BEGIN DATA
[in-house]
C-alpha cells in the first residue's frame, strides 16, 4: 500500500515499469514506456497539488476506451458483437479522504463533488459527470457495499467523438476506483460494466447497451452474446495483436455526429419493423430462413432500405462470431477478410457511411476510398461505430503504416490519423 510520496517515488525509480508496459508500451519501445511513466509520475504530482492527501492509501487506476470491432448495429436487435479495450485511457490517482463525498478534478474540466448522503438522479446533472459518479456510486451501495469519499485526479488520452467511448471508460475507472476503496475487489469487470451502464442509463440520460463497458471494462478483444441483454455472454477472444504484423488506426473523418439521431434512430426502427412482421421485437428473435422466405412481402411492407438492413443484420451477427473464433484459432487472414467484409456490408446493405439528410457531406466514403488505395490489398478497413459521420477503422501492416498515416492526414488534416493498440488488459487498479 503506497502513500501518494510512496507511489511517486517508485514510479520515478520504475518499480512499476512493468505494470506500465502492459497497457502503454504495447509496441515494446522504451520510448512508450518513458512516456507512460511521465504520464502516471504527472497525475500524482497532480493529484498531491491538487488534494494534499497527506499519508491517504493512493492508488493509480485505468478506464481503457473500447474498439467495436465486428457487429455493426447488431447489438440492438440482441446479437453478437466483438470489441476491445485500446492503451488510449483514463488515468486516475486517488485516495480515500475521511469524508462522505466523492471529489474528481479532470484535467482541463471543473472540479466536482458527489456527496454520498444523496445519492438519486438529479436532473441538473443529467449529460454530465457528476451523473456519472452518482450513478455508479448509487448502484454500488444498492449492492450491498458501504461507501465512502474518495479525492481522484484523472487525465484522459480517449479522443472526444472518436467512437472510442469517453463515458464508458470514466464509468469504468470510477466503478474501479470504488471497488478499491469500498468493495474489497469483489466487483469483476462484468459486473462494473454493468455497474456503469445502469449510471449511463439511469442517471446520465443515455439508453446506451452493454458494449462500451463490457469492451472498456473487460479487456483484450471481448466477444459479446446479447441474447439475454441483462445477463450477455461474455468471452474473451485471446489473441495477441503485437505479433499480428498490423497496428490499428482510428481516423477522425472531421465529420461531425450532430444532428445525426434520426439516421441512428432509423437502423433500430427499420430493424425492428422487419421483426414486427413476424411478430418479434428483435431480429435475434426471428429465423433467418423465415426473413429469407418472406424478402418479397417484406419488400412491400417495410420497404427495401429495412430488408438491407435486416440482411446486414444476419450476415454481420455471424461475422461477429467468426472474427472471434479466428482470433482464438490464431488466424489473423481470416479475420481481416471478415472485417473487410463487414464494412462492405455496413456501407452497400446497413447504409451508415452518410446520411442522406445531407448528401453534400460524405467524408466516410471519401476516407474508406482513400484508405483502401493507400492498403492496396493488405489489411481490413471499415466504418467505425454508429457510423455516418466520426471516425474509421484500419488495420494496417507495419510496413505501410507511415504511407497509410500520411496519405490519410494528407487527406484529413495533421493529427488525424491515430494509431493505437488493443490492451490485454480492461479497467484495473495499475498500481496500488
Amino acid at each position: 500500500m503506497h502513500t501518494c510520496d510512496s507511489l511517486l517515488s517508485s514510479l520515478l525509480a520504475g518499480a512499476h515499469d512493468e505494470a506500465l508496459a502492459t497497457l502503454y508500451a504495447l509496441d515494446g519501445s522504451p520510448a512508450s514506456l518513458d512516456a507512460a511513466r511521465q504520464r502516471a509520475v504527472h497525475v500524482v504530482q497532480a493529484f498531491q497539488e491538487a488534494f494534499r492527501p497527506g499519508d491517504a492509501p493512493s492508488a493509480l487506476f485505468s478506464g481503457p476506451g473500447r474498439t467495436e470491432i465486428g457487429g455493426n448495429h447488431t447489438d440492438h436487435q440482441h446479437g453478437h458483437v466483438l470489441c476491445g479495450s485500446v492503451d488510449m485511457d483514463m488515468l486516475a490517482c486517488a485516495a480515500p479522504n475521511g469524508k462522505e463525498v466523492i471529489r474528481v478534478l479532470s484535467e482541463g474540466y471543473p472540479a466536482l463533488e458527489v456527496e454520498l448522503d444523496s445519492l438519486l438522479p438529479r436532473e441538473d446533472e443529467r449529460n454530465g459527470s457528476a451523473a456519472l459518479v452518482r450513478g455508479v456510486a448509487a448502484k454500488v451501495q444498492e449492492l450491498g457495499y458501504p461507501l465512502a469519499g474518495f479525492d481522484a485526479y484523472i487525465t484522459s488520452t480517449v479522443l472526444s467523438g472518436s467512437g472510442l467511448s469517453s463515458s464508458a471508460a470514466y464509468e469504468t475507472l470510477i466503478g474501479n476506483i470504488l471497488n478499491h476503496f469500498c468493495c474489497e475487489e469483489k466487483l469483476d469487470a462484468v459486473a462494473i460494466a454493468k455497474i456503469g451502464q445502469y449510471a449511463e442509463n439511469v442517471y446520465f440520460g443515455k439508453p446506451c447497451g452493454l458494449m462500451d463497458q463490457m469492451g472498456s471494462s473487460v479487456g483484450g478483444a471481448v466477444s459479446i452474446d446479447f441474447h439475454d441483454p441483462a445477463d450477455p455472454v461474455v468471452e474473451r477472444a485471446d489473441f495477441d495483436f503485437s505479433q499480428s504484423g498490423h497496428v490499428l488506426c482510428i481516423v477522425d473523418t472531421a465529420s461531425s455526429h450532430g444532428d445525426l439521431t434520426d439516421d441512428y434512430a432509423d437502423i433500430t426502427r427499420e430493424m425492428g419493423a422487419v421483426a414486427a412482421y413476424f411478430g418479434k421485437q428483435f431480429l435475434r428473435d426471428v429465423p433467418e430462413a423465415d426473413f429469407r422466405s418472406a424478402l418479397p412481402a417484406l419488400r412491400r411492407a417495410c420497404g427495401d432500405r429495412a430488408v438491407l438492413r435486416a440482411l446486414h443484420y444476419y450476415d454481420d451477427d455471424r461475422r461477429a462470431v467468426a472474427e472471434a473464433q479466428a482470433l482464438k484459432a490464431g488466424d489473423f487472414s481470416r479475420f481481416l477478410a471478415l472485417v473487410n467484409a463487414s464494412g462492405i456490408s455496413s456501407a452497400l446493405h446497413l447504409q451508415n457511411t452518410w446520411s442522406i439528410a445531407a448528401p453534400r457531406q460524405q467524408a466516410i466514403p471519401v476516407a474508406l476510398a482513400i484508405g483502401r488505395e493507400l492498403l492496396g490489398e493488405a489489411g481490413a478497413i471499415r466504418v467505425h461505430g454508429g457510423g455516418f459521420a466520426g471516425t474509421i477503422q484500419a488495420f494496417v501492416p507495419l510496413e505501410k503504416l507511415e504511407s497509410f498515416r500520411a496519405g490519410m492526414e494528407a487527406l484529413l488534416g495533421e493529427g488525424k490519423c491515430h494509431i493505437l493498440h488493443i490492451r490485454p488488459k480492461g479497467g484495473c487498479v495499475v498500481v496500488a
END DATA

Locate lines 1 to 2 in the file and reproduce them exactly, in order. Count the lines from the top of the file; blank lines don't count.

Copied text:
[in-house]
C-alpha cells in the first residue's frame, strides 16, 4: 500500500515499469514506456497539488476506451458483437479522504463533488459527470457495499467523438476506483460494466447497451452474446495483436455526429419493423430462413432500405462470431477478410457511411476510398461505430503504416490519423 510520496517515488525509480508496459508500451519501445511513466509520475504530482492527501492509501487506476470491432448495429436487435479495450485511457490517482463525498478534478474540466448522503438522479446533472459518479456510486451501495469519499485526479488520452467511448471508460475507472476503496475487489469487470451502464442509463440520460463497458471494462478483444441483454455472454477472444504484423488506426473523418439521431434512430426502427412482421421485437428473435422466405412481402411492407438492413443484420451477427473464433484459432487472414467484409456490408446493405439528410457531406466514403488505395490489398478497413459521420477503422501492416498515416492526414488534416493498440488488459487498479 503506497502513500501518494510512496507511489511517486517508485514510479520515478520504475518499480512499476512493468505494470506500465502492459497497457502503454504495447509496441515494446522504451520510448512508450518513458512516456507512460511521465504520464502516471504527472497525475500524482497532480493529484498531491491538487488534494494534499497527506499519508491517504493512493492508488493509480485505468478506464481503457473500447474498439467495436465486428457487429455493426447488431447489438440492438440482441446479437453478437466483438470489441476491445485500446492503451488510449483514463488515468486516475486517488485516495480515500475521511469524508462522505466523492471529489474528481479532470484535467482541463471543473472540479466536482458527489456527496454520498444523496445519492438519486438529479436532473441538473443529467449529460454530465457528476451523473456519472452518482450513478455508479448509487448502484454500488444498492449492492450491498458501504461507501465512502474518495479525492481522484484523472487525465484522459480517449479522443472526444472518436467512437472510442469517453463515458464508458470514466464509468469504468470510477466503478474501479470504488471497488478499491469500498468493495474489497469483489466487483469483476462484468459486473462494473454493468455497474456503469445502469449510471449511463439511469442517471446520465443515455439508453446506451452493454458494449462500451463490457469492451472498456473487460479487456483484450471481448466477444459479446446479447441474447439475454441483462445477463450477455461474455468471452474473451485471446489473441495477441503485437505479433499480428498490423497496428490499428482510428481516423477522425472531421465529420461531425450532430444532428445525426434520426439516421441512428432509423437502423433500430427499420430493424425492428422487419421483426414486427413476424411478430418479434428483435431480429435475434426471428429465423433467418423465415426473413429469407418472406424478402418479397417484406419488400412491400417495410420497404427495401429495412430488408438491407435486416440482411446486414444476419450476415454481420455471424461475422461477429467468426472474427472471434479466428482470433482464438490464431488466424489473423481470416479475420481481416471478415472485417473487410463487414464494412462492405455496413456501407452497400446497413447504409451508415452518410446520411442522406445531407448528401453534400460524405467524408466516410471519401476516407474508406482513400484508405483502401493507400492498403492496396493488405489489411481490413471499415466504418467505425454508429457510423455516418466520426471516425474509421484500419488495420494496417507495419510496413505501410507511415504511407497509410500520411496519405490519410494528407487527406484529413495533421493529427488525424491515430494509431493505437488493443490492451490485454480492461479497467484495473495499475498500481496500488